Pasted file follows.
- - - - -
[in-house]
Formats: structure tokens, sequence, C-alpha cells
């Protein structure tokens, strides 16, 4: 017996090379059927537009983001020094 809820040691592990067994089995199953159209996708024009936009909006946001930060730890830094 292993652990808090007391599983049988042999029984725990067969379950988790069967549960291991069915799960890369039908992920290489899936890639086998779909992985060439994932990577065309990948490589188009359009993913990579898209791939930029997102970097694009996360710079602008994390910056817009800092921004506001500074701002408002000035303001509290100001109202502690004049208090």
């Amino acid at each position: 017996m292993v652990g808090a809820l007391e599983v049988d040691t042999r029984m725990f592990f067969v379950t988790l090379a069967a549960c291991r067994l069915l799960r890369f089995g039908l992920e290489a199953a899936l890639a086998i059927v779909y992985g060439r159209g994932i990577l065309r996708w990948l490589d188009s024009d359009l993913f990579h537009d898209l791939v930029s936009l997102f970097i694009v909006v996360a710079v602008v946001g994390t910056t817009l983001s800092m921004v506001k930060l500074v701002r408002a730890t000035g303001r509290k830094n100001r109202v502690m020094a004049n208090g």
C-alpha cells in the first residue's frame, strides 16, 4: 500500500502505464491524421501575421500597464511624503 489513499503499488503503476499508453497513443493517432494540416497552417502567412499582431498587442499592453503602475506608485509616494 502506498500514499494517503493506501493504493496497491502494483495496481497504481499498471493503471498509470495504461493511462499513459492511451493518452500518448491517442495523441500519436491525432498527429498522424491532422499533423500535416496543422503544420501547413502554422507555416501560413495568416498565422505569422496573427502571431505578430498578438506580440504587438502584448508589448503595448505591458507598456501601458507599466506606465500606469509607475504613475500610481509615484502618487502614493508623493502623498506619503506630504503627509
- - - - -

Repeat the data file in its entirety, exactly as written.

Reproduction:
[in-house]
Formats: structure tokens, sequence, C-alpha cells
């Protein structure tokens, strides 16, 4: 017996090379059927537009983001020094 809820040691592990067994089995199953159209996708024009936009909006946001930060730890830094 292993652990808090007391599983049988042999029984725990067969379950988790069967549960291991069915799960890369039908992920290489899936890639086998779909992985060439994932990577065309990948490589188009359009993913990579898209791939930029997102970097694009996360710079602008994390910056817009800092921004506001500074701002408002000035303001509290100001109202502690004049208090």
């Amino acid at each position: 017996m292993v652990g808090a809820l007391e599983v049988d040691t042999r029984m725990f592990f067969v379950t988790l090379a069967a549960c291991r067994l069915l799960r890369f089995g039908l992920e290489a199953a899936l890639a086998i059927v779909y992985g060439r159209g994932i990577l065309r996708w990948l490589d188009s024009d359009l993913f990579h537009d898209l791939v930029s936009l997102f970097i694009v909006v996360a710079v602008v946001g994390t910056t817009l983001s800092m921004v506001k930060l500074v701002r408002a730890t000035g303001r509290k830094n100001r109202v502690m020094a004049n208090g």
C-alpha cells in the first residue's frame, strides 16, 4: 500500500502505464491524421501575421500597464511624503 489513499503499488503503476499508453497513443493517432494540416497552417502567412499582431498587442499592453503602475506608485509616494 502506498500514499494517503493506501493504493496497491502494483495496481497504481499498471493503471498509470495504461493511462499513459492511451493518452500518448491517442495523441500519436491525432498527429498522424491532422499533423500535416496543422503544420501547413502554422507555416501560413495568416498565422505569422496573427502571431505578430498578438506580440504587438502584448508589448503595448505591458507598456501601458507599466506606465500606469509607475504613475500610481509615484502618487502614493508623493502623498506619503506630504503627509